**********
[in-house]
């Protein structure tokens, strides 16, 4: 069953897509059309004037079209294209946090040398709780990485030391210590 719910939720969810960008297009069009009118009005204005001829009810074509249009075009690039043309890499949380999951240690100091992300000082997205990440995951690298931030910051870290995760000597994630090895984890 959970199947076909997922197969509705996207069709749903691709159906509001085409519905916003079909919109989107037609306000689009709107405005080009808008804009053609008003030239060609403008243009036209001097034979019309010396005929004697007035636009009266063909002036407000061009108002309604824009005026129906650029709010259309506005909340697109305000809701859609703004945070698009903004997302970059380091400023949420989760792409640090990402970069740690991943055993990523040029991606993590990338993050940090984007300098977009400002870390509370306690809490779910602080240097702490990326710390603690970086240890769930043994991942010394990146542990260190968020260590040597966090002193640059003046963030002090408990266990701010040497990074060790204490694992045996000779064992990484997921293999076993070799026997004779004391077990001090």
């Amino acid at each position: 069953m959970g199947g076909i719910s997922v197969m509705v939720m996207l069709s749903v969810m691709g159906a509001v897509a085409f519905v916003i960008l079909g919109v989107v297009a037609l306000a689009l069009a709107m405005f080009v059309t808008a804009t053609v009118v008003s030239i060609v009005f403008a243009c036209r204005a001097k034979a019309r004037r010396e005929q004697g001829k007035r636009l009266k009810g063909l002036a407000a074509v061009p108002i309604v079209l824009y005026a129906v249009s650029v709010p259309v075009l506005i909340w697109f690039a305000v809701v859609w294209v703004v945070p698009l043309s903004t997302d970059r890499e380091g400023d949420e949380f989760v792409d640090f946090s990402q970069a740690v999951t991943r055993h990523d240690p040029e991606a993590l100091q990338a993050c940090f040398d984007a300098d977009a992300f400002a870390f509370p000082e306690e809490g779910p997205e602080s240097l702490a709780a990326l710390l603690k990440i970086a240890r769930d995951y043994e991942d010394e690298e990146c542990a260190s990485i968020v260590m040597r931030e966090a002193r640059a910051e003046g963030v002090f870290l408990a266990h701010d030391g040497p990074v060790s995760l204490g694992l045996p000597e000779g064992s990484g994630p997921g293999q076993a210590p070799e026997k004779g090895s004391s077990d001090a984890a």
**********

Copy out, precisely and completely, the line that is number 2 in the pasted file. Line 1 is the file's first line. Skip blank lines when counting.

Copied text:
């Protein structure tokens, strides 16, 4: 069953897509059309004037079209294209946090040398709780990485030391210590 719910939720969810960008297009069009009118009005204005001829009810074509249009075009690039043309890499949380999951240690100091992300000082997205990440995951690298931030910051870290995760000597994630090895984890 959970199947076909997922197969509705996207069709749903691709159906509001085409519905916003079909919109989107037609306000689009709107405005080009808008804009053609008003030239060609403008243009036209001097034979019309010396005929004697007035636009009266063909002036407000061009108002309604824009005026129906650029709010259309506005909340697109305000809701859609703004945070698009903004997302970059380091400023949420989760792409640090990402970069740690991943055993990523040029991606993590990338993050940090984007300098977009400002870390509370306690809490779910602080240097702490990326710390603690970086240890769930043994991942010394990146542990260190968020260590040597966090002193640059003046963030002090408990266990701010040497990074060790204490694992045996000779064992990484997921293999076993070799026997004779004391077990001090």